The Government "upon his shoulder"

The shoulder as the burden bearer of mankind has long been a commonly used figure of speech. Atlas, in the ancient concept, upheld the pillars of heaven on his shoulders, and Atlas became the synonym for burden bearer. Putting one's shoulder to the wheel has come to signify the setting of one's self vigorously to work to the accomplishment of a definite purpose. The prophet Isaiah uses this figure in foretelling the joy to be experienced in the coming of Christ's kingdom. These are his words: "For unto us a child is born, unto us a son is given: and the government shall be upon his shoulder." Here shoulder, as the seat of government, manifestly signifies God's assumption, through the Christ, of the righteous rule of His universe, since as the Redeemer of mankind the "Wonderful, Counsellor, The mighty God, The everlasting Father, The Prince of Peace," would bear all burdens.

Apparently the prophet clearly understood God's relation to man and the universe, and mortals' great necessity to gain a like understanding, since thereby they would learn of the seat of authority and power. The tendency to assume responsibility in a personal way is almost universal. Firmly believing in the potency of their own human capabilities, arising from circumstance of birth, native endowment, education, environment, and experience, mortals arrogate to themselves responsibility for their individual careers, as well as the credit for successful accomplishments. "Self-made and proud of his maker" is more than a smart saying, for it accurately expresses the conceit of the so-called "self-made" mortal. Yet, illogically it seems, although one take to himself the credit for successes, failures are more often laid at the door of an unkind fate, to some circumstance over which it is believed one has no control. The difficulty with this line of reasoning, pro and con, is that it leaves God entirely out of consideration, and furthermore it utterly ignores the presence of His Christ, to whom Isaiah attributed such all-inclusive qualities and powers.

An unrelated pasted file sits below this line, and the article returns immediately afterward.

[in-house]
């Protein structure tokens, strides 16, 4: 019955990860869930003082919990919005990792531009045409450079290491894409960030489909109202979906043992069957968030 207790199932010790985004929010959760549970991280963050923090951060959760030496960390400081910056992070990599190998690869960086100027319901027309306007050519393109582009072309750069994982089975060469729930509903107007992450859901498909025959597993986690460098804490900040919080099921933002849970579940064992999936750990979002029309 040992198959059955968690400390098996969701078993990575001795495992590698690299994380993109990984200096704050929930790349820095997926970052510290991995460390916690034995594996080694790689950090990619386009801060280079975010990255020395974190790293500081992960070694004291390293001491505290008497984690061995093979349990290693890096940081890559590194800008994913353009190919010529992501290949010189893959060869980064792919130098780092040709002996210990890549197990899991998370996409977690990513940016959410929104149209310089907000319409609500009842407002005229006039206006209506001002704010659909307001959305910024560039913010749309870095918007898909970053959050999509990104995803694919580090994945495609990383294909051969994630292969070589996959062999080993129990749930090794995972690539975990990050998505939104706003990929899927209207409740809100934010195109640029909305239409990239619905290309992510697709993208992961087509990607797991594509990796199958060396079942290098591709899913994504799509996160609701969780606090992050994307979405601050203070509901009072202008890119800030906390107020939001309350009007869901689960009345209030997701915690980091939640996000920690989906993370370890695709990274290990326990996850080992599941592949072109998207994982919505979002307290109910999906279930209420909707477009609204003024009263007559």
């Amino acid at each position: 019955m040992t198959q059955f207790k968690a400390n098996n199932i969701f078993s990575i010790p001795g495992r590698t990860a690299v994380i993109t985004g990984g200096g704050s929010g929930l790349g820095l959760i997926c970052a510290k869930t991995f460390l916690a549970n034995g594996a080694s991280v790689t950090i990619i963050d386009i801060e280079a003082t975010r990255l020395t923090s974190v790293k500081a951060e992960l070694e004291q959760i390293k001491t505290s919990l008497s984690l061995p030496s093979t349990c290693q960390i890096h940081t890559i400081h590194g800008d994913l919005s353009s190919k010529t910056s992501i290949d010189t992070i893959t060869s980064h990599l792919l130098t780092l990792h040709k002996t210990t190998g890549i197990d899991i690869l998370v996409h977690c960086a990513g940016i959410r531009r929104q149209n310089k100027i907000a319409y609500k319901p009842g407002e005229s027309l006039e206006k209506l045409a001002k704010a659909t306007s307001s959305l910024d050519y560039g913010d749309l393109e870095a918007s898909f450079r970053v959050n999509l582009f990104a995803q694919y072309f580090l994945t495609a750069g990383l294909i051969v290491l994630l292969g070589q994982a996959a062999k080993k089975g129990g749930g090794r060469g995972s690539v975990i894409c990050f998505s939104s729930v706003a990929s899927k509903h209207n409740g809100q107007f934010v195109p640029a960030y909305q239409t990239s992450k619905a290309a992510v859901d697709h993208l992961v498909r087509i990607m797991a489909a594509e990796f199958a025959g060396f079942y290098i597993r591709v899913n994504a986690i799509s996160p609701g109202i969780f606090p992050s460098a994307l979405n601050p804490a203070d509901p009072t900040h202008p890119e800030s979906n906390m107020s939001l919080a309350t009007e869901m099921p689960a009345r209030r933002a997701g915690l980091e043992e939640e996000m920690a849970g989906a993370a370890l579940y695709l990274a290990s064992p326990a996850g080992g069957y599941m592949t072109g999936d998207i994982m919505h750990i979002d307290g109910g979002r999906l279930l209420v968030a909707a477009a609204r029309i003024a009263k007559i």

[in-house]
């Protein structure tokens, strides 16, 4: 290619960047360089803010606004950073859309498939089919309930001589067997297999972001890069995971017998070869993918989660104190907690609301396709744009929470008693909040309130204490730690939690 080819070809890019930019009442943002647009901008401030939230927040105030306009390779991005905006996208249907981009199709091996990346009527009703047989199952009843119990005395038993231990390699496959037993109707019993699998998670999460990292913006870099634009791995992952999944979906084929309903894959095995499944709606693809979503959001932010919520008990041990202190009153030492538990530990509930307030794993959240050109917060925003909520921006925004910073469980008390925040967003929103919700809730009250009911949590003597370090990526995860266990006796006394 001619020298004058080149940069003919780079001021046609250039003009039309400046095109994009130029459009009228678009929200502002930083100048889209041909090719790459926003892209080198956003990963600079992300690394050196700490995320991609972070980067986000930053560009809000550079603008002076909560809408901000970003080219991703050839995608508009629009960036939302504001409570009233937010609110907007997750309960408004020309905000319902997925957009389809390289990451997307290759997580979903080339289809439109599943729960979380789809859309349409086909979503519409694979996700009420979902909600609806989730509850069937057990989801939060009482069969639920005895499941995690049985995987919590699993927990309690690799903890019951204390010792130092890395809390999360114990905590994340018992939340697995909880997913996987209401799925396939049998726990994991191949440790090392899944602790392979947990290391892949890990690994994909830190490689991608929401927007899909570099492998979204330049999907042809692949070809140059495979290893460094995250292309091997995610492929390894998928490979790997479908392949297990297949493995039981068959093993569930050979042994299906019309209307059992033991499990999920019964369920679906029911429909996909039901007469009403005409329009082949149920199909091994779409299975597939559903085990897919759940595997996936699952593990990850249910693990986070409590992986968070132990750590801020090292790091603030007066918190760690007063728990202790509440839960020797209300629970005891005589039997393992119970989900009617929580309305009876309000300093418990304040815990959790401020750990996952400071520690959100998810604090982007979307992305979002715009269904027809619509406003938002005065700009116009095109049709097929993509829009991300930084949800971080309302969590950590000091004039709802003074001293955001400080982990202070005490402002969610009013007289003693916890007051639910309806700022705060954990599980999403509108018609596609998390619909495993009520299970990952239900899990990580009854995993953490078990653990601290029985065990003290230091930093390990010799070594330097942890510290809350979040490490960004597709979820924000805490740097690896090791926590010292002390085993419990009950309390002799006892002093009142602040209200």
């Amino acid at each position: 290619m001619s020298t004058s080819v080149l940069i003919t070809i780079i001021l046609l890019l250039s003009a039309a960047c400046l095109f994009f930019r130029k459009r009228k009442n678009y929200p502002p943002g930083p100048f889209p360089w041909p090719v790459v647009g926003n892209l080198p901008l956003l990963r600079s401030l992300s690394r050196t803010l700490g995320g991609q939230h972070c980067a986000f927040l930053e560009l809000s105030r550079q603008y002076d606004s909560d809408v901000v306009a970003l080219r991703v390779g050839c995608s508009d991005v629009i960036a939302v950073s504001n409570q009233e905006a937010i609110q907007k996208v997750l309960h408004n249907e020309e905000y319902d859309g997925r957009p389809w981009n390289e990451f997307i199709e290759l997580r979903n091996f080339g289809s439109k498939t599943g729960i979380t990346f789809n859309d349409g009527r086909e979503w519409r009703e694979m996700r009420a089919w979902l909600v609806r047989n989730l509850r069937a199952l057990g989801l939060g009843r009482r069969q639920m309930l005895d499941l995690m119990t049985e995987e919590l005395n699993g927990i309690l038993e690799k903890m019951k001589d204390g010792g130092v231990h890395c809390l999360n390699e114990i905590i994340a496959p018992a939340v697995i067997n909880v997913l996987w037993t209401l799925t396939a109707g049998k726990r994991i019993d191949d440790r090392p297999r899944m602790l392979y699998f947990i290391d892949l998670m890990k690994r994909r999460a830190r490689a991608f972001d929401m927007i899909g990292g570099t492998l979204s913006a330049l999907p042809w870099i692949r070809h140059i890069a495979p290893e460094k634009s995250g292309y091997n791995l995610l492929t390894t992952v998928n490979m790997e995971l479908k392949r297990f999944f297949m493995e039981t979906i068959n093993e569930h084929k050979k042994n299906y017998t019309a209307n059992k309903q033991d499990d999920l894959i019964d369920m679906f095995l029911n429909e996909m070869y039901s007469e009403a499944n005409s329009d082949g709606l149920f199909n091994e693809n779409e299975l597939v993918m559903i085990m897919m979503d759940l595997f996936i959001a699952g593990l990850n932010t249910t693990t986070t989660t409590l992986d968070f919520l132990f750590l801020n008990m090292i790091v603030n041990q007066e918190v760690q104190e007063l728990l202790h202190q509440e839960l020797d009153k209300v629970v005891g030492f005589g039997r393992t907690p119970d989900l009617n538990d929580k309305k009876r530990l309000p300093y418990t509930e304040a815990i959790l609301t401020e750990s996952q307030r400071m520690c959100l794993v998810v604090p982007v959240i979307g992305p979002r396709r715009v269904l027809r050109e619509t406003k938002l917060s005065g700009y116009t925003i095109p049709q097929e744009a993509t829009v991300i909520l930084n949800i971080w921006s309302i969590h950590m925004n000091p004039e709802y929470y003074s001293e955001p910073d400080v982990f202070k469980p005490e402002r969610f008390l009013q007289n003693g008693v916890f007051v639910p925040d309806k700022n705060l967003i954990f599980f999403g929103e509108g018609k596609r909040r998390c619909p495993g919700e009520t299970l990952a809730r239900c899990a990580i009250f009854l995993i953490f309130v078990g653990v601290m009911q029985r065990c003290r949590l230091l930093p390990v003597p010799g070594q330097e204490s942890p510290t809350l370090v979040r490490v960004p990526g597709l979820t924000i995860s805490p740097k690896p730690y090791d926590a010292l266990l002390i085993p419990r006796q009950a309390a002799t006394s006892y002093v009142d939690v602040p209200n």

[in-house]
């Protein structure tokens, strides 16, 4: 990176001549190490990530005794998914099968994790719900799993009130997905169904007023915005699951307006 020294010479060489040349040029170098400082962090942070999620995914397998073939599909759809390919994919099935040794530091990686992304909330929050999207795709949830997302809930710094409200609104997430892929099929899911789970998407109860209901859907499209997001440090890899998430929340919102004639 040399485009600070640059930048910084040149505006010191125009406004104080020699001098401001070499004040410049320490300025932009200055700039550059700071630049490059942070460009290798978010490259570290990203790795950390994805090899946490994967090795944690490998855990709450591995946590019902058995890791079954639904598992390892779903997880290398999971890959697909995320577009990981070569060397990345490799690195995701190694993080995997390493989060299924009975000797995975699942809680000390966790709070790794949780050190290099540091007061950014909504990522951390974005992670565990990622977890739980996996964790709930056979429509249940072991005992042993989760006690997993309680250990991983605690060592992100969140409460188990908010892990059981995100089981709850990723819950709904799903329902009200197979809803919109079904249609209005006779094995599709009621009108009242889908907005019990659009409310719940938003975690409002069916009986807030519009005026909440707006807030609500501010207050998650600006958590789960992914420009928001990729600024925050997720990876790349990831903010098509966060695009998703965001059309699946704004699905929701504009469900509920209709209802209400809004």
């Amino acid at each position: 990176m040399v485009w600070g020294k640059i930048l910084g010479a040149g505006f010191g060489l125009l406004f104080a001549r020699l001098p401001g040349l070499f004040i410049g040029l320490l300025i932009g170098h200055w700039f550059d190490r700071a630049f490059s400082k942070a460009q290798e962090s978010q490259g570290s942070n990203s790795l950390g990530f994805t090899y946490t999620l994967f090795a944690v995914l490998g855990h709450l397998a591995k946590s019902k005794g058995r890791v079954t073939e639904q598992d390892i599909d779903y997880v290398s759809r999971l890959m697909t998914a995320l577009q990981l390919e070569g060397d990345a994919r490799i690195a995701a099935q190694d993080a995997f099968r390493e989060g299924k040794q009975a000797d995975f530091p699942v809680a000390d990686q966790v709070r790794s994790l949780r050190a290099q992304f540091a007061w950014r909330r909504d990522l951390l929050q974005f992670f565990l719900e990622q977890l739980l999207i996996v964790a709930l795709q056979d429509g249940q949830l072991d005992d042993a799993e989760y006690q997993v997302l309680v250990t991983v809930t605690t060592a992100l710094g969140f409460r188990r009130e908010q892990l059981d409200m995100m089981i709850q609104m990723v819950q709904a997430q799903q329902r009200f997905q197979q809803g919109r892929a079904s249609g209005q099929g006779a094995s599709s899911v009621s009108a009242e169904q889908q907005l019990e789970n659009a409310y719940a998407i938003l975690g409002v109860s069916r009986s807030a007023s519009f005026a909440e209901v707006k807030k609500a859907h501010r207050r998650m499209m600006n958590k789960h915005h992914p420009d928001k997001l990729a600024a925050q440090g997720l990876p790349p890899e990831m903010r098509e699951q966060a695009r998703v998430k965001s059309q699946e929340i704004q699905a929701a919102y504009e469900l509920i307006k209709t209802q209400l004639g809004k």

Christian Science is rapidly clarifying this situation, through disclosing the facts regarding God's continuous government of His universe. Men, learning that the divine power does control, are coming to recognize that they need to know how to utilize this power. To substitute God's will for mortals' vacillating desires, however, is not a task easily accomplished. The so-called mortal mind does not readily relinquish what it believes to be its attributes. The Master's words, "Not my will, but thine, be done," represent an advanced state of self-abnegation; but Christ Jesus was so keenly aware of God's presence and power and of man's relation to Him as to make perfectly apparent the futility of mortals' claim to selfhood apart from God, to personal capabilities and the assumption of responsibility.

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November 29, 1924

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